# Galois and solvable primitive permutation groups

I posted on this subject recently, but there was a misunderstanding on my side. Since my French is not very good, I misread the Galois's original paper. So let me explain my question again.

Let $f(X)$ be an irreducible polynomial over a field $K$ of characteristic $0$.
Let $L$ be a splitting field of $f(X)$ over $K$.
Let $G$ be the Galois group of $L/K$.
Let $S$ be the set of all roots of $f(X)$ in $L$.
Suppose $G$ is solvable and it acts primitively on $S$.

It is well-known that the degree of $f(X)$ is a prime power $p^k$.
Let $a, b$ be distinct elements of $S$.
Galois wrote that the pointwise stabilizer of $\{a, b\}$ is $1$ except the following cases.

1. $p^k = 9, 25$

2. $p^k = 4$

3. $k > 1$ and let $(p^k - 1)/(p - 1)$ be $M$. There is a prime power divisor $q^r$ of $M$ such that $(M/q^r)k = p \pmod q^r$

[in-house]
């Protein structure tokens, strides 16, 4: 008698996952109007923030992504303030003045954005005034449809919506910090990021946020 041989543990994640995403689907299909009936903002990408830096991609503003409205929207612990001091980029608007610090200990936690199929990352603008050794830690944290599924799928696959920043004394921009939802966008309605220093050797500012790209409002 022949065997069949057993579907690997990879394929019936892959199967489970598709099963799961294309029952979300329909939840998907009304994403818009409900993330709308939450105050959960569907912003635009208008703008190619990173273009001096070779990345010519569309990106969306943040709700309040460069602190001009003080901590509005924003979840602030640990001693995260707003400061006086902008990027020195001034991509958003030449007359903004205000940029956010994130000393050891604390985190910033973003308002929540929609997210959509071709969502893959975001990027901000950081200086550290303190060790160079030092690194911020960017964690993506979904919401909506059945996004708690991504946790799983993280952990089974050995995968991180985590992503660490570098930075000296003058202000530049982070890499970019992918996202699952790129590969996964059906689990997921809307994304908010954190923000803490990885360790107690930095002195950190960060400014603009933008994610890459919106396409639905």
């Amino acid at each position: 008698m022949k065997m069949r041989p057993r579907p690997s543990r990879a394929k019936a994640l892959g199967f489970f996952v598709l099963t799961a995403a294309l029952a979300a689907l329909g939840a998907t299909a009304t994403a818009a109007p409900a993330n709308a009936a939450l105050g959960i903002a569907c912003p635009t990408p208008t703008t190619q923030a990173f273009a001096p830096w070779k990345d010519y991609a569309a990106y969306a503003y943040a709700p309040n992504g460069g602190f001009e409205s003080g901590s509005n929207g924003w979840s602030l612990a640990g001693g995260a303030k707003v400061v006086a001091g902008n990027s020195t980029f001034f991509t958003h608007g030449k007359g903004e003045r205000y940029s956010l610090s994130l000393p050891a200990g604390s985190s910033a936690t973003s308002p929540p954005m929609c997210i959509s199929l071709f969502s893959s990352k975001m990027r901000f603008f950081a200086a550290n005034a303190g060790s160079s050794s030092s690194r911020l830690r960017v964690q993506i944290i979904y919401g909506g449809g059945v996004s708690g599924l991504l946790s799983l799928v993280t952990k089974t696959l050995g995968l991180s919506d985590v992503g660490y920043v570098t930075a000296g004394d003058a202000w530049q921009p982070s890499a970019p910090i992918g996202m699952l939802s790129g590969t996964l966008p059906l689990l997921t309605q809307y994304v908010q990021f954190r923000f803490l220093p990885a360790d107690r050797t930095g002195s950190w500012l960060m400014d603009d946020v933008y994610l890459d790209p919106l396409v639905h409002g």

He wrote something about the pointwise stabilizer of $\{a, b\}$ in this case, but I cannot understand it fully. He wrote (I changed a bit of notations):

il faudra toujours que deux des racines etant connues, les autres s'en deduisent, du moins au moyen d'un nombre de radicaux, du degre $p$, egal au nombre des diviseurs $q^r$ de $M$ qui sont tels que $(M/q^r)k = p \pmod q^r$, $q$ premier.

It seems to me that he meant the pointwise stabilizer of $\{a, b\}$ is of order $p^s$ and $s$ is the number of prime power divisors $q^r$ which satisfies the above condition.

Are these correct? Could someone please explain these to me?

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It should always be the case that, should two of the roots be known, the others can be deduced, with the help of a number of radicals of degree $p$, equal to the number of divisors $q^r$ of $M$ which are such that $(M/q^r)k \equiv p$ mod $q^r$, $q$ prime.